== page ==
17th-18th Century Silk Covered Strongbox Jewel Casket 1

17th-18th Century Silk Covered Strongbox Jewel Casket

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17th-18th Century Silk Covered Strongbox Jewel Casket

Fit for a Queen…

From time to time an object can certainly grab your imagination, this casket of small proportions is no exception. The casket has a lovely hand-written note stating, ‘The jewel box originally belonged to Queen Elizabeth and came direct into the family’. Now, boxes of this form though usually veneered in oysters of Kingwood and
occasionally shagreen, is thought to date between 1675-1700 which would place this box around 100 years too late for the Elizabethan period. It is, however, possible that the casket belonged to Queen Elizabeth and could have been made some 100 years before this style became ‘mainstream’ given the quality of the silver braid, gold plated hand-cut metalwork and the quality of the once bright red silk velvet, not to mention, bright green silk interior. 

To our knowledge, this casket is the only example to be recorded of this exceptionally small size and in silk velvet, with hand-cut and filed, not cast, strap-work. Examples of strongbox or coffre fort can be found in oyster cut hardwoods, marquetry and occasionally shagreen, in the most important collections and museums, to name a few – Ham House, Victoria and Albert Museum, Met, Burghley House, Levens Hall, etc. A walnut example on stand was also supplied by royal cabinet maker Gerrit Jensen to Colonel James Grahme of Levens Hall in 1688.  However, it should be noted that this is not a coffre fort it is a casket. Coffre forts purpose was to transport items of importance from one’s estate to one’s carriage and to be screwed to the floor using large bolts housed in the side rails. This casket was most likely made to house a single item of importance and was possibly presented as a gift.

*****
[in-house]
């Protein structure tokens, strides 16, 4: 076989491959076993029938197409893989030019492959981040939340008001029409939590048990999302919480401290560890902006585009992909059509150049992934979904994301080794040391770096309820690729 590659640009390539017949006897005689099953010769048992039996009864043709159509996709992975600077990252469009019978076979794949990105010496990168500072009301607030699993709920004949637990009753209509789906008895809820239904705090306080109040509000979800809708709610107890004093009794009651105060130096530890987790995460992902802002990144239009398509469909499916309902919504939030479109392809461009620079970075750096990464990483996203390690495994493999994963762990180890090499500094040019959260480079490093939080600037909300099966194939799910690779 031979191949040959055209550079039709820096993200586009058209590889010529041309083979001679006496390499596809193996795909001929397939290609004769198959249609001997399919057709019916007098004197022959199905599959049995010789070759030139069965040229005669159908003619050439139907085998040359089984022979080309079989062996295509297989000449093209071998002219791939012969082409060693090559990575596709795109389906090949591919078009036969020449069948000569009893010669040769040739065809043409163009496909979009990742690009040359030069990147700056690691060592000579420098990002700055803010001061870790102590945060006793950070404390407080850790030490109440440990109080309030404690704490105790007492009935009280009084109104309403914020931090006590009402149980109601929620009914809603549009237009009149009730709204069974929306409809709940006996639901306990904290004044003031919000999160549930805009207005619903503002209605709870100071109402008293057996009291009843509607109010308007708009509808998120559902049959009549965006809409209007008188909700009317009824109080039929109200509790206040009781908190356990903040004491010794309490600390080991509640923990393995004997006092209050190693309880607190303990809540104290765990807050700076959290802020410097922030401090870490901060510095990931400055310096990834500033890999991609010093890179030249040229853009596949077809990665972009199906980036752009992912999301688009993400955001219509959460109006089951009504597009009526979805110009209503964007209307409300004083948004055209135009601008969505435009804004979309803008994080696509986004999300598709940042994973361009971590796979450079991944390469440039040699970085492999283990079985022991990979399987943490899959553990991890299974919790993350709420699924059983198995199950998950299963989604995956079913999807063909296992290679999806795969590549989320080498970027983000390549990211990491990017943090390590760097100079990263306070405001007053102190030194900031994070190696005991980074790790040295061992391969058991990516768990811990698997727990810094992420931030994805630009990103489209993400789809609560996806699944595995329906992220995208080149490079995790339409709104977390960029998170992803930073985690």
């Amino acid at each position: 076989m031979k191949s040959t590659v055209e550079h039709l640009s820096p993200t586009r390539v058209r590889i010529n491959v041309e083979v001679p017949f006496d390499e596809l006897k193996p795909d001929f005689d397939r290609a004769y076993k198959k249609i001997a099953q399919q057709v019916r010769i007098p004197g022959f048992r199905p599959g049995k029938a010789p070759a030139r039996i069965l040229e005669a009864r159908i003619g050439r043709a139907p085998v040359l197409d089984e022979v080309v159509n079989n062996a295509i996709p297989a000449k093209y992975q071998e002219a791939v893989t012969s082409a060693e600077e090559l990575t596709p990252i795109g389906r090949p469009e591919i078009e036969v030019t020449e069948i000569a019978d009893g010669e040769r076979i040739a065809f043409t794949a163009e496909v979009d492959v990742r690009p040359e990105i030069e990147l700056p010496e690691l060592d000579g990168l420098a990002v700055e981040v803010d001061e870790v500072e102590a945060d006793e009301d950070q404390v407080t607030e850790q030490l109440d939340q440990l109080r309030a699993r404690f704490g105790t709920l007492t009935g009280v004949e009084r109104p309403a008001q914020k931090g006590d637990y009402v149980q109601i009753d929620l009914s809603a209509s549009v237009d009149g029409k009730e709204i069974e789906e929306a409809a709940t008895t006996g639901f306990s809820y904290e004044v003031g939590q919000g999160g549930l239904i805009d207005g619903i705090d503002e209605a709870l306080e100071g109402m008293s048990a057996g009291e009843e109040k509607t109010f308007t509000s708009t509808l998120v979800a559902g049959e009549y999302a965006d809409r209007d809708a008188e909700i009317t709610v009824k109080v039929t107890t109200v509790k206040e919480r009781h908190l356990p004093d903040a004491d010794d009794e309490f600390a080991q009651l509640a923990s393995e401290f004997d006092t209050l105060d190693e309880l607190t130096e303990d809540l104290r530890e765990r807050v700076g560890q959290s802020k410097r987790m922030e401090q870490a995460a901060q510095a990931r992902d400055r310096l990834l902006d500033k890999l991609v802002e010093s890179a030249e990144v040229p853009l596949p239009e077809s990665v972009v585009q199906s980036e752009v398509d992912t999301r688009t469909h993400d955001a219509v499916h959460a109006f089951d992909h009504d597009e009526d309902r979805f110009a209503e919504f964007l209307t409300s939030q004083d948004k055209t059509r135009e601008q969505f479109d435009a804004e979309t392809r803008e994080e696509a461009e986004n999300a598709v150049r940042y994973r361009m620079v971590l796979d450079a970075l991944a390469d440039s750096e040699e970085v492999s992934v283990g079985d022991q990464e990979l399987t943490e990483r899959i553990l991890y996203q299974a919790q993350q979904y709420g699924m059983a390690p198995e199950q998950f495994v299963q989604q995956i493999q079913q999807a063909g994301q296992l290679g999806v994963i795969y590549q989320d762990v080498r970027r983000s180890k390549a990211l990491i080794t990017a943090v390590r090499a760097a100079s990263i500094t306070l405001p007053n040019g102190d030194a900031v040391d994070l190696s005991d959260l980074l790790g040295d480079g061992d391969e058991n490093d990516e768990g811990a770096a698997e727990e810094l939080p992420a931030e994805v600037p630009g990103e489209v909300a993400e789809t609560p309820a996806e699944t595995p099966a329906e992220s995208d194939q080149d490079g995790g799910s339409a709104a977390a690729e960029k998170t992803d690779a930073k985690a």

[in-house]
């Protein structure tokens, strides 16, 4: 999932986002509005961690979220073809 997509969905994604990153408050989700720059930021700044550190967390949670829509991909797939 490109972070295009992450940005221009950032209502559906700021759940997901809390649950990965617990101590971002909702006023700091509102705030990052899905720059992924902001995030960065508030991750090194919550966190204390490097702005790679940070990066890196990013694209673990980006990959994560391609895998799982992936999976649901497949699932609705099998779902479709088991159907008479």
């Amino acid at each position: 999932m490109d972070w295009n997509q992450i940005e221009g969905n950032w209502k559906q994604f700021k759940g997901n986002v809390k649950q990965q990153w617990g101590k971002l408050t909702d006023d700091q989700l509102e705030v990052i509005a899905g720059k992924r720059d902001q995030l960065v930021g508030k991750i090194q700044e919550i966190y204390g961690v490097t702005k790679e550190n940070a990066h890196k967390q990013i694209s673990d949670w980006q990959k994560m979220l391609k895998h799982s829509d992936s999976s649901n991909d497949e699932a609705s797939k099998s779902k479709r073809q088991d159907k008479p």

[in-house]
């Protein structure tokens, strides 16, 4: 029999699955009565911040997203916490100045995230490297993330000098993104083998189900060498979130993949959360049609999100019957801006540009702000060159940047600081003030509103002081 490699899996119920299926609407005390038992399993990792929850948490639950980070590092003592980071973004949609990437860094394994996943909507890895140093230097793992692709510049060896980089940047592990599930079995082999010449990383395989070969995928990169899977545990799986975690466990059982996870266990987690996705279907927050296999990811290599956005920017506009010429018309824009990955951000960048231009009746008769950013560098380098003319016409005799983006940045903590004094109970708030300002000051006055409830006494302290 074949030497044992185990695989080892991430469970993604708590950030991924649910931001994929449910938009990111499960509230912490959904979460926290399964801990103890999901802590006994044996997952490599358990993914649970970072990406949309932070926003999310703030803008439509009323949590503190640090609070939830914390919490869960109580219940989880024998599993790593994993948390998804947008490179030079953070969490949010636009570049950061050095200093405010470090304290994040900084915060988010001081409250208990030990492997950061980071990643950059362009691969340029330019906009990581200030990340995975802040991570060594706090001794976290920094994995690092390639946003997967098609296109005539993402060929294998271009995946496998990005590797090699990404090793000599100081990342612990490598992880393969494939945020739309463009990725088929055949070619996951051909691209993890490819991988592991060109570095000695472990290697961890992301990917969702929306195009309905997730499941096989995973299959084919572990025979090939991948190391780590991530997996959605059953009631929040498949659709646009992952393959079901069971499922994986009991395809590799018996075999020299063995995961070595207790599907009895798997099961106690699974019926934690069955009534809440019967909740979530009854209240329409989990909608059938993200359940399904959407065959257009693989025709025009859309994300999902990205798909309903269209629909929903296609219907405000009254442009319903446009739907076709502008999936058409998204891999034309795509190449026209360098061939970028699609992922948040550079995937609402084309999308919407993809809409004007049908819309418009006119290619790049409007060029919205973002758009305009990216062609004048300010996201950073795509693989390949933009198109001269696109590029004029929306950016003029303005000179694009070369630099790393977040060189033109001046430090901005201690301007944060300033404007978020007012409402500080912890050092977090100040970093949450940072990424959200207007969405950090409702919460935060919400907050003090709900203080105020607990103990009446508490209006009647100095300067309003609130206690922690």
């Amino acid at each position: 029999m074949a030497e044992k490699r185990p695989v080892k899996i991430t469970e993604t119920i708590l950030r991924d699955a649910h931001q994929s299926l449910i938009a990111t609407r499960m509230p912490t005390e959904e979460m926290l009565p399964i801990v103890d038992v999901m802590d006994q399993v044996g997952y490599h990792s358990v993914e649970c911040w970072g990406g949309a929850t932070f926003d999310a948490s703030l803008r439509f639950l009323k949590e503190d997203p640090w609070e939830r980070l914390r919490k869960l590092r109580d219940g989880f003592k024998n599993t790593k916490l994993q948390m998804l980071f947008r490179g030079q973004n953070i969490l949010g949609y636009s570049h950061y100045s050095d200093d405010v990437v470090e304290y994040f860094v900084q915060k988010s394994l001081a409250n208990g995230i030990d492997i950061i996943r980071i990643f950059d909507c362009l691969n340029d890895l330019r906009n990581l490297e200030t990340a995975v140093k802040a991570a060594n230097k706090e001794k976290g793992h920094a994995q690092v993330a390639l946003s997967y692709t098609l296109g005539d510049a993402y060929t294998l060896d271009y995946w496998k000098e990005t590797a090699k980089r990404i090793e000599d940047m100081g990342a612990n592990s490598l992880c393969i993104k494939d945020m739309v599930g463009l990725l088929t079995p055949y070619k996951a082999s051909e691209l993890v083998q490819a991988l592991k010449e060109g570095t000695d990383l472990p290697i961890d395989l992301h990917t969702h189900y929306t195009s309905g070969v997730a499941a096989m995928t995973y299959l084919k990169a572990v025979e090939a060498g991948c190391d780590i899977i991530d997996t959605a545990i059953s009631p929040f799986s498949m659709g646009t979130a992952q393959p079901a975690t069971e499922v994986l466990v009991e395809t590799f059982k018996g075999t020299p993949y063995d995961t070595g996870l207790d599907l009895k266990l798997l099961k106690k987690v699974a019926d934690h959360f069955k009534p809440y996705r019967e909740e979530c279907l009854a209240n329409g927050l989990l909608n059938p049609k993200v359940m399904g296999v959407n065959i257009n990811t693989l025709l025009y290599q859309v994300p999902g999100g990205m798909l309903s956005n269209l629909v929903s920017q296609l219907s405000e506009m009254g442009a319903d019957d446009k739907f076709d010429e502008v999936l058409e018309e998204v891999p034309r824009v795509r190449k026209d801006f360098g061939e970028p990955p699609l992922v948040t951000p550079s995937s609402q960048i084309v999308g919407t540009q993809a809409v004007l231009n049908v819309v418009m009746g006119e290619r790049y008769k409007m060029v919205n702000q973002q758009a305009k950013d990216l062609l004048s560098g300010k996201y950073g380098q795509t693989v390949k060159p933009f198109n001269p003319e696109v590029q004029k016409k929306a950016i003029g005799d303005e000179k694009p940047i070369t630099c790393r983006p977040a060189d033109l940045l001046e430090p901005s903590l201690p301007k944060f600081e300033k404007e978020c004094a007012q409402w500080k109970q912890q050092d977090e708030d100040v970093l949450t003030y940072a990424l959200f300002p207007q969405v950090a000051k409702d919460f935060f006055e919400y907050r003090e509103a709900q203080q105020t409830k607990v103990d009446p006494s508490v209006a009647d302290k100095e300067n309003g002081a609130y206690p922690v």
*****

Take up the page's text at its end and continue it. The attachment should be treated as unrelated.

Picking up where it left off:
The note states – “The jewel box originally belonged to Queen Elizabeth and came direct into the family. The cloak fastener is what gentleman in the olden times used to fasten on the left shoulder a long piece of cloth thrown over They have been many many years in the family. Mrs C Bradbent Granddaughter C Hobbs” 

Regardless of whether or not the casket was once the property of Queen Elizabeth, it is a beautiful, untouched and extremely rare item fit for the regalest of collections.

Condition

The piece is in exceptional original condition. Minor conservation to preserve.

Provenance


Literature
Dimensions
Height 4.5”, Width 7.5”, Depth 5.5”

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